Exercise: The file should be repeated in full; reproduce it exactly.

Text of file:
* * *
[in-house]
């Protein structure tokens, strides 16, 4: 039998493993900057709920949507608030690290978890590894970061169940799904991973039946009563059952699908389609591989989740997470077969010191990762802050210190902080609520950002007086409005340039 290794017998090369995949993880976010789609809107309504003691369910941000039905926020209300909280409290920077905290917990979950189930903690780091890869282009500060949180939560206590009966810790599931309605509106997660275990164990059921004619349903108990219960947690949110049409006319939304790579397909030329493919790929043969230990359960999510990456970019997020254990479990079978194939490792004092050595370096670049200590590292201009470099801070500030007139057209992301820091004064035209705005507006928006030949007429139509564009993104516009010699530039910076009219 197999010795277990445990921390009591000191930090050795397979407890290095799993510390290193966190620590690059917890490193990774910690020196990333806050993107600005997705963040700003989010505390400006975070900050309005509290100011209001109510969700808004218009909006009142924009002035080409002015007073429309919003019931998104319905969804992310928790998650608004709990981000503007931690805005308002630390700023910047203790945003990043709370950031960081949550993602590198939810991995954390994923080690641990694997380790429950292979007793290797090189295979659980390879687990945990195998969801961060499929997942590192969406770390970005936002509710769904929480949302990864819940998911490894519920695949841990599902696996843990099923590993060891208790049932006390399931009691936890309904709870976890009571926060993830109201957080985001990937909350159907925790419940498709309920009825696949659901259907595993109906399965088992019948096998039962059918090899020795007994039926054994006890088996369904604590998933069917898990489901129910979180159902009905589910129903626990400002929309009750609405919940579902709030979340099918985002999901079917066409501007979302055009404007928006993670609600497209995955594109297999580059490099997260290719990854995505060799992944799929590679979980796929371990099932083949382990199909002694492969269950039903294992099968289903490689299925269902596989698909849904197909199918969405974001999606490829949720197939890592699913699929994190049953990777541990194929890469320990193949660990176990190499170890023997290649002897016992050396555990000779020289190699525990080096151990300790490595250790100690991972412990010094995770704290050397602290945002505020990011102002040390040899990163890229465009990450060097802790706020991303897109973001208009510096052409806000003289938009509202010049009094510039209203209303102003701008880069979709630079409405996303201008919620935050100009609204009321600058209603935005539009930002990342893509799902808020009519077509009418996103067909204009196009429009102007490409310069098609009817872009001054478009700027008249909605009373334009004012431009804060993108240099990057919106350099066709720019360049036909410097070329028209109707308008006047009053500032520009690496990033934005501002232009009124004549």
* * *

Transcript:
[in-house]
């Protein structure tokens, strides 16, 4: 039998493993900057709920949507608030690290978890590894970061169940799904991973039946009563059952699908389609591989989740997470077969010191990762802050210190902080609520950002007086409005340039 290794017998090369995949993880976010789609809107309504003691369910941000039905926020209300909280409290920077905290917990979950189930903690780091890869282009500060949180939560206590009966810790599931309605509106997660275990164990059921004619349903108990219960947690949110049409006319939304790579397909030329493919790929043969230990359960999510990456970019997020254990479990079978194939490792004092050595370096670049200590590292201009470099801070500030007139057209992301820091004064035209705005507006928006030949007429139509564009993104516009010699530039910076009219 197999010795277990445990921390009591000191930090050795397979407890290095799993510390290193966190620590690059917890490193990774910690020196990333806050993107600005997705963040700003989010505390400006975070900050309005509290100011209001109510969700808004218009909006009142924009002035080409002015007073429309919003019931998104319905969804992310928790998650608004709990981000503007931690805005308002630390700023910047203790945003990043709370950031960081949550993602590198939810991995954390994923080690641990694997380790429950292979007793290797090189295979659980390879687990945990195998969801961060499929997942590192969406770390970005936002509710769904929480949302990864819940998911490894519920695949841990599902696996843990099923590993060891208790049932006390399931009691936890309904709870976890009571926060993830109201957080985001990937909350159907925790419940498709309920009825696949659901259907595993109906399965088992019948096998039962059918090899020795007994039926054994006890088996369904604590998933069917898990489901129910979180159902009905589910129903626990400002929309009750609405919940579902709030979340099918985002999901079917066409501007979302055009404007928006993670609600497209995955594109297999580059490099997260290719990854995505060799992944799929590679979980796929371990099932083949382990199909002694492969269950039903294992099968289903490689299925269902596989698909849904197909199918969405974001999606490829949720197939890592699913699929994190049953990777541990194929890469320990193949660990176990190499170890023997290649002897016992050396555990000779020289190699525990080096151990300790490595250790100690991972412990010094995770704290050397602290945002505020990011102002040390040899990163890229465009990450060097802790706020991303897109973001208009510096052409806000003289938009509202010049009094510039209203209303102003701008880069979709630079409405996303201008919620935050100009609204009321600058209603935005539009930002990342893509799902808020009519077509009418996103067909204009196009429009102007490409310069098609009817872009001054478009700027008249909605009373334009004012431009804060993108240099990057919106350099066709720019360049036909410097070329028209109707308008006047009053500032520009690496990033934005501002232009009124004549």